It is incredible how much tension builds up in us, including in our face. But the tense face is only one expression of anonymity. Another is its opposite: it is the habit of smiling (which we have mentioned in regard to Lynndie England). We are talking about the habit of smiling insincerely, to diffuse a situation before it begins, or to show subservience to a person who might be a threat.

But the tension and the habitual smiling isn’t us. And the face full of tension and worry or plastered with a smile that we don’t feel inside isn’t our true expression. Yet, the thoughts we think come to reside in our face — in the tensing of particular muscles in the chin, forehead, eyes, lips, etc. — physically shaping it into the expression we use to both engage and hide from the world. Our face becomes a mask in the negative sense — not a tool or magic object to help us push beyond our limitations, but an expression, gestures, and so on, that we use to conform.

Have you noticed that people with essentially the same genes, bone structure, and so on, look different depending on which country they are from? What makes them look different is the way they stress the facial muscles. A Japanese friend of mine told me once that White people who grow up in Japan look more Japanese. I knew what she meant. I myself have been able to pick out British (both Black and White) and French people in the USA, due only to their facial expressions and posture.

The term persona originally meant “mask,” we might note, and referred specifically to wooden or clay masks worn by ancient Roman actors. If we want to put on the mask of the warrior or the priest, or that of the artist, the writer, father, mother, lover, or anything we might feel to be of value, we have to let go of the anti-initiatic, mass-mask of society that we put on long ago and wear without thinking, and perhaps have come to love and falsely identify with.

When asleep or dead, the body and face appear at peace. Lines soften or disappear. The person looks younger, and more “themselves.” Even the addict, tortured by thoughts, pain, and craving in daily life, looks peaceful and who they really are deep down.

Relaxing The Face — an Exercise:

Because I want to earn the face of the warrior, priest, artist, writer, spiritual practitioner, thinker, and so on, I have made relaxing my face  — releasing the negative mask — a part of my daily practice. It is not difficult. I simply become aware of my face, sense the tension, and relax that part of the face where I find it. Then I discover that it is connected, and perhaps caused by tension elsewhere in the face, and so on, and so on. After some weeks or months you will discover other, subtler, more ingrained areas of tension, which you will then be able to relax.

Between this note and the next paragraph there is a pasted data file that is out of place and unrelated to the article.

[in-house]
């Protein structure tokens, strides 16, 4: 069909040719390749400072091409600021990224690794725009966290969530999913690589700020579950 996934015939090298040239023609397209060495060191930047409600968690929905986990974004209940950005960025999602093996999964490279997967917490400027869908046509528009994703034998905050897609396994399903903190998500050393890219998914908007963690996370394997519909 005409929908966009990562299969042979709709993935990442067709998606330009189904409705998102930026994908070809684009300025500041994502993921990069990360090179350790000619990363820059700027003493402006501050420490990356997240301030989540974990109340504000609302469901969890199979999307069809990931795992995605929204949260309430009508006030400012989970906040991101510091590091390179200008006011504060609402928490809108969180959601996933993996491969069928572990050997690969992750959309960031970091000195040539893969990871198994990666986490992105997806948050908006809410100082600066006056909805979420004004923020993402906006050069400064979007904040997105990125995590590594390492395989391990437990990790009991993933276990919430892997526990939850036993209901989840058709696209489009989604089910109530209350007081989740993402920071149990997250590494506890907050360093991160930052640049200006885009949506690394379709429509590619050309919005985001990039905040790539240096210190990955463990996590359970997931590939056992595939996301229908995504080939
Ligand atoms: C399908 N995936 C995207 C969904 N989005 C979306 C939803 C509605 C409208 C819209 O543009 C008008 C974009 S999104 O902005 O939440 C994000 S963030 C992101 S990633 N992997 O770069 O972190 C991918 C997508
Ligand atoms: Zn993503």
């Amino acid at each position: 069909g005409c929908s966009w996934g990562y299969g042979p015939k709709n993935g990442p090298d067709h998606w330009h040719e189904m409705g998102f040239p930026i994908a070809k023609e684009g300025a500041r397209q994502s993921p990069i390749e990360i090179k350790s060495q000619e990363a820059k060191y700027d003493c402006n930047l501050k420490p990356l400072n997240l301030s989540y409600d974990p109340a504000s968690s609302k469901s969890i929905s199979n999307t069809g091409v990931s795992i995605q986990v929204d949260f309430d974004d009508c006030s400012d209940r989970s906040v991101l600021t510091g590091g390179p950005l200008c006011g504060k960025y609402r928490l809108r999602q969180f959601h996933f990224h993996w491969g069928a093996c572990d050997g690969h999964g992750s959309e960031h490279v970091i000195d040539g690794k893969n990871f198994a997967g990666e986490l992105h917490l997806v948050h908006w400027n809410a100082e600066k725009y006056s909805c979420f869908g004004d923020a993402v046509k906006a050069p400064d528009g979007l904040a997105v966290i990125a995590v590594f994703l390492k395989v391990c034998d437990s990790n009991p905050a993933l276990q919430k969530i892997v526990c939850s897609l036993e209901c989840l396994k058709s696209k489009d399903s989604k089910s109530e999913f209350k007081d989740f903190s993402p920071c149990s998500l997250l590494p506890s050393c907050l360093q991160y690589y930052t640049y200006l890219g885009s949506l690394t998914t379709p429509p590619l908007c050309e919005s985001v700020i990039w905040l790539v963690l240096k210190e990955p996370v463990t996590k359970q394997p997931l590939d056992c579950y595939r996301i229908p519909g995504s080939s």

You can do this exercise sitting, before meditation, lying down, or standing — perhaps doing it for a few seconds each time you go to the bathroom and look in the mirror throughout the day, becoming aware of the tension, relaxing your face, and letting the tension slip away.

If you discover one area is particularly tense, you can use some visualization to help relax it. I, for example, I tend to tense my jaw. So I visualize my jaw as heavy and hanging, and imagine that only my lips, touching very lightly, are keeping it in place.

If you do this, you should feel less tense, and you may notice that you look a little younger (since you won’t be screwing up your face and accentuating or creating lines), but the point is not to carrying yesterday’s stress over to today, or today’s stress over to tonight or tomorrow, or the stress of a moment ago into the present.

We don’t want to be what makes us tense. We want to cut off negative thoughts at the roots instead of planting them in our facial muscles, so that we have a kind of permanent mask of “muscle memory,” made up of stresses, and negative thoughts and feelings. We want to be adaptable, ready for new situations, living in the present, our Self.

In a sense, becoming aware of, and relaxing, the face — the conformist mask we present to society and to our own psyches — is a technique for contemplating (in the words of My Dinner With Andre), “Who am I? Why am I here? Where do I come from… and where am I going?” We want to have the face we would have if we were, right now, to become a Buddha, or, perhaps in Nietzschean terms, a god.

We want to have the facial muscle memory, or mask, of ourselves as an Enlightened One — to go back to our authentic, Original Self so that we can begin to develop the consciousness of that Higher Self — the Bodhisattva, the conquering deity — that interacts with the world.

Practitioner of esoteric spirituality, Dharma, and martial arts, Angel Millar is also an author of books on Freemasonry, the occult, and Islam. His writing has also been published by Quest magazine, New Dawn magazine, and Disinfo dot com, among others. You can find out more about him at
Practitioner of esoteric spirituality, Dharma, and martial arts, Angel Millar is also an author of books on Freemasonry, the occult, and Islam. His writing has also been published by Quest magazine, New Dawn magazine, and Disinfo dot com, among others. You can find out more about him at

4 thoughts on “The Mask of The Higher Self

  1. Wow, cool article! Another things I’ve heard about ‘persona’ is that it means ‘from sound’ – i.e. that we create our selves through the things the we say. I hope you don’t mind me sharing the article as part of my blog’s newsletter?


  2. Angel, another fucking awesome article. Seriously, man, you never bore me or cease to teach me something. Everything from your conceptual organization to your sentences themselves; on fleek. Love it. You write like music.

    Liked by 1 person